DIR: Ethan Maniquis, Robert Rodriguez • WRI: Robert Rodriguez, Álvaro Rodríguez • PRO: Elizabeth Avellan, Robert Rodriguez, Rick Schwartz • DOP: Peter Jimmy Lindsey • ED: Rebecca Rodriguez, Robert Rodriguez • DES: Christopher Stull • CAST: Danny Trejo, Michelle Rodriguez, Jessica Alba

Rodriguez’ and Tarantino’s double-hitting Grindhouse experiment was a disappointing non-event, hitting European screens devoid of double-bill, fake trailers, and bereft of that classic B-movie shlock-factor that had enticed critical salivation. Of the two, it was Rodriguez’ Planet Terror that most beguiled, following the old-style formula with zeal. It celebrated hammy acting, gory special effects, buckets of blood, and that certain disregard for moviemaking practices that can only be achieved by one who understands the process completely. Machete is the full-length feature result of the most popular of Rodriguez’ fake trailers attached to his first B-movie venture, and builds on Planet Terror’s beginnings to create a masterpiece of shlock, and a new sub-genre of kicks: the Mexploitation movie.

Much has been made of the politics in the film, with a specially-made teaser trailer released on Ain’t it Cool News condemning the recent Arizonian immigration laws. So, yes, politics are there in the movie, but buried beneath layers of violence, gore, and good old-fashioned revenge-killing nonsense. It follows the Montessori school of teaching: if they’re having fun, they won’t even know they’re learning! Rodriguez is beautifully positioned to co-create a movie of this sort – his style has always been a compendium of quick shots, action sequences, fast edits, and an overarching sense of humour. Being of Mexican heritage, and highly supportive of many projects in Texan/Mexican relations, he is also best placed to bring together a wonderfully over-the-top hyperbolic expansion of the immigration issue in America today.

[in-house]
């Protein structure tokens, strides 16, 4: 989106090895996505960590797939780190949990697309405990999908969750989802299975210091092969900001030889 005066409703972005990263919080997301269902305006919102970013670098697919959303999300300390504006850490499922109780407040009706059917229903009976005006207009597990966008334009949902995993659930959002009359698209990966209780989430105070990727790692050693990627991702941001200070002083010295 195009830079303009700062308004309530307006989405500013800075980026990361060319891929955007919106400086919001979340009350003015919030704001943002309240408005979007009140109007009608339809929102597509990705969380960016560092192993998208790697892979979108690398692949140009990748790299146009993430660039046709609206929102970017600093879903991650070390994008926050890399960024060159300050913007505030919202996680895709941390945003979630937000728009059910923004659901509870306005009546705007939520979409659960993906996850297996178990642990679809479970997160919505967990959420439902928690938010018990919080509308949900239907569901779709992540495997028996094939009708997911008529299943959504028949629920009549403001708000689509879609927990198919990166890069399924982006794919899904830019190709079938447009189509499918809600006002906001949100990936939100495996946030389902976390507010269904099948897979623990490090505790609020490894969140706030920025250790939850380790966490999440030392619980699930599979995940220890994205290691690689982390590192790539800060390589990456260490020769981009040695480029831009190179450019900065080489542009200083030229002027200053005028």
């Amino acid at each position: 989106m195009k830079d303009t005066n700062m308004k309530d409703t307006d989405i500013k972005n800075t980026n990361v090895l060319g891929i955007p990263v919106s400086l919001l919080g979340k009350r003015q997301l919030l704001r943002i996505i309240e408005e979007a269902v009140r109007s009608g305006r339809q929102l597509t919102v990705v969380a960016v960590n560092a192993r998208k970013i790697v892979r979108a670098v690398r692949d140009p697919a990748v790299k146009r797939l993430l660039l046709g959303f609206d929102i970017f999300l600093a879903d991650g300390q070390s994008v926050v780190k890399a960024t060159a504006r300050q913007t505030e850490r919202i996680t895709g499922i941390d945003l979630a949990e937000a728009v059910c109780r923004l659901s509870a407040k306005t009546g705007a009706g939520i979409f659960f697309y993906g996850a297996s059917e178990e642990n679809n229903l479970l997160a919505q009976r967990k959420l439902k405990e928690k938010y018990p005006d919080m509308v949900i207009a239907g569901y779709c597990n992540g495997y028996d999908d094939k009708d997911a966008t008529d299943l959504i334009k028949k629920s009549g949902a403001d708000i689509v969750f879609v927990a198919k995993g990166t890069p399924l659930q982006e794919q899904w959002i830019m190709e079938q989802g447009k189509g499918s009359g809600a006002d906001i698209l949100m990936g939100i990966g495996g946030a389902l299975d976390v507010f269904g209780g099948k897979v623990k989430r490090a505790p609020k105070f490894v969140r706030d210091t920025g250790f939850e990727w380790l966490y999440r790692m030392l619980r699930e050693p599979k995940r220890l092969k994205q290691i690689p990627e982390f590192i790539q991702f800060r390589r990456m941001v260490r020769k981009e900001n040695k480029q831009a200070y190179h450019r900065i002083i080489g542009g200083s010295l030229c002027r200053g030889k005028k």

Machete follows the trials and tribulations of the titular federale turned renegade, played by Danny Trejo, who illegally enters America following the murder of his wife and daughter at the hands of a Mexican drug lord Torrez, played by the king of overacting, Steven Seagal. Machete is tricked into an assassination attempt on the immigrant-hunting Senator McLaughlin, (the magnificent Robert de Niro) by Jim Fahy’s spindoctoring psychopath, Michael Booth. After a series of double-crosses, he begins a campaign of retribution and sexual encounters (often at the same time), crossing paths with Michelle Rodriguez’ freedom fighter, Lindsay Lohan’s salacious malcontent, Jessica Alba’s immigration officer and Cheech Marin’s homicidal Padre. It’s a recipe for fun, madness and shlock-indulgence.

Perhaps more than anything, Machete can be described as a guilty pleasure. We can appreciate magnificent storytelling, breathtaking cinematography, nuanced acting, devastatingly impressive 3D, and feather-light direction – but it’s best to do so with other movies. If you would like to see Robert de Niro hunting immigrants with a rifle along the Mexican border, Danny Trejo kicking ass and taking names from Mexico to Arizona, Jessica Alba simultaneously enforcing and breaking the law, and Linsday Lohan’s acting ‘skill’ finally finding a place, then this is the movie for you.

Machete is not sophisticated or complicated – it is a return to action filmmaking at its primitive modern inception, when vicarious pleasure could be drawn from high-octane fighting, ridiculously gory death scenes, nonsensical storytelling, over-acted and over-written dialogue, and most of all, lots and lots of violence. For best results, catch it at a cinema packed with people – cheer at the screen, boo the baddies, wolf-whistle the sex scenes, laugh at the cheesy music, and cover your eyes at the copious amounts of machete-induced limb removals. And when it’s all over, joyously celebrate the possibility of Machete Kills and Machete Kills Again!

Sarah Griffin

Rated 18 (see IFCO website for details)

Machete is released on 26th November 2010

Machete – Official Website


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